As for the battle scenes themselves, Malick and cinematographer John Toll achieve an extraordinary, mercurial approach that manages to stick close to the soldiers without ever trying to feel like one of them. The Guadalcanal campaign brutality is captured in shots of soldiers sneaking through long grass and firing wildly at the enemy’s muzzle flashes. Even as the Americans advance, there’s no real sense of battle progression as Japanese can emerge from seemingly anywhere, popping up from hiding holes or suddenly revealing a machine gun nest as a hail of bullets cuts through a group of men. There are heroic acts to be seen–medics operating under fire, a sergeant (Sean Penn) risks death not to save a wounded comrade but simply to give the doomed man enough morphine to send him to a quick, peaceful death rather than one of agony–but by and large questions of bravery are rendered moot in the face of sheer survival instinct. Whenever anyone is recommended for a commission or medal, their blank faces reflect the absurdity of rewarding someone for surviving a fight when the survival was the only relevant reward in the first place. Most often, however, the camera is at the mercy of nature, rushing with gusts of wind that ripple the grass, or watching a wounded bird flail on the ground or a cobra to slither past some marksmen, hissing at their intrusion into its territory.

One of the most frequent criticisms leveled at Malick is his supposed squeamishness toward the physical reality of human beings, that his sensual style avoids any of the vulgarities of the human condition. Typically this is said in reference to the director’s approach to sex, but he has also often shied away from direct violence. Here, however, he gives a brutal, unsentimental view of the impact of war on men barely out of their teens, if that. Whenever someone gets pinned down by enemy fire, his face betrays utter terror, and there never seem to be quite enough volunteers for a dangerous maneuver. In the film’s most disturbing scene, Sgt. Keck (Woody Harrelson), grabs a grenade by the pin, ripping out the primer and leaving him with just enough time to throw the grenade still on his belt against an embankment to absorb the explosion and save those around him. As the bleeds out from the wound, Keck can only moan softly about being unable to have sex anymore with his ruined groin, a thought that comes to his brain before the usual bestowal of a letter home to a trusted comrade. It’s one of the most unsparing scenes ever put into a war movie, excising the most graphic views to focus solely on the look of despair on the man’s face as he lives his final seconds in shame.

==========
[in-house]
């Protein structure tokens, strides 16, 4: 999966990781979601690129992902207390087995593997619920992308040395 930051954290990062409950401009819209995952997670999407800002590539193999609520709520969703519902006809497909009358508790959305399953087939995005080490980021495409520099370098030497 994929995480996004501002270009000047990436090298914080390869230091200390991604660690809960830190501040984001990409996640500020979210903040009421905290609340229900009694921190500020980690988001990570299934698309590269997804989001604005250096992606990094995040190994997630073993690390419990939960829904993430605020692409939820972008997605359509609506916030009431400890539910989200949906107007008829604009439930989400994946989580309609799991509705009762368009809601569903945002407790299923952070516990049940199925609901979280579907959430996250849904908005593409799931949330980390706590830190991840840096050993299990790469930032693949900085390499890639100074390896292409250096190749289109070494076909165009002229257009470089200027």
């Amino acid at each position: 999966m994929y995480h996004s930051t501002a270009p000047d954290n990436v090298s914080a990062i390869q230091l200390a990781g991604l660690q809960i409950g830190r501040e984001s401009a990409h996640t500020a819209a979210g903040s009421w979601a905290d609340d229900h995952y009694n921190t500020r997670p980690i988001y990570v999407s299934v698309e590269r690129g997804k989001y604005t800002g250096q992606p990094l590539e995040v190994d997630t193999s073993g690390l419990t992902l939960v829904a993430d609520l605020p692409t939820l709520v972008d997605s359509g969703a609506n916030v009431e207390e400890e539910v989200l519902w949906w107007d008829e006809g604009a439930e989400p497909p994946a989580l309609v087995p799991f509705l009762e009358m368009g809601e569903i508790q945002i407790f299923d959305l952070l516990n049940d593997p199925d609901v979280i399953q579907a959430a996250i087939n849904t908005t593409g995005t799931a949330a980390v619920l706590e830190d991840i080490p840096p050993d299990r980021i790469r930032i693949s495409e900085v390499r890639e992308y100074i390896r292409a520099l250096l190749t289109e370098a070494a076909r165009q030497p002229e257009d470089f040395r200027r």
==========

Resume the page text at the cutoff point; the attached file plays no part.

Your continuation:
Even the Japanese soldiers are afforded respect and empathy. Though the voiceover narration does not extend to them, the men are shown not to be fanatical fighters simply due to dogma or a death drive but in large part thanks to a supply shortage that has left them completely malnourished and rotting. When the Americans finally break through to the Japanese camp, there’s no sense of victory as they find men who look more like the inmates of a POW facility than the force who inflicted such heavy casualties on the GIs. The denouement of The Thin Red Line is the most dour and drained in war fiction, filled with pent-up trauma, Dear John letters, and a change of command that provides a wholly different personality than Tall yet feels like more of the same for the beleaguered men. Malick sends us off with one final reflection from Witt, who literalizes the band-of-brothers talk of military cliché by imagining everyone, ally and enemy alike, as one linked soul at war with itself. Faced with this hopeful but troubling interpretation, Witt can only pray that the light wins out in the end.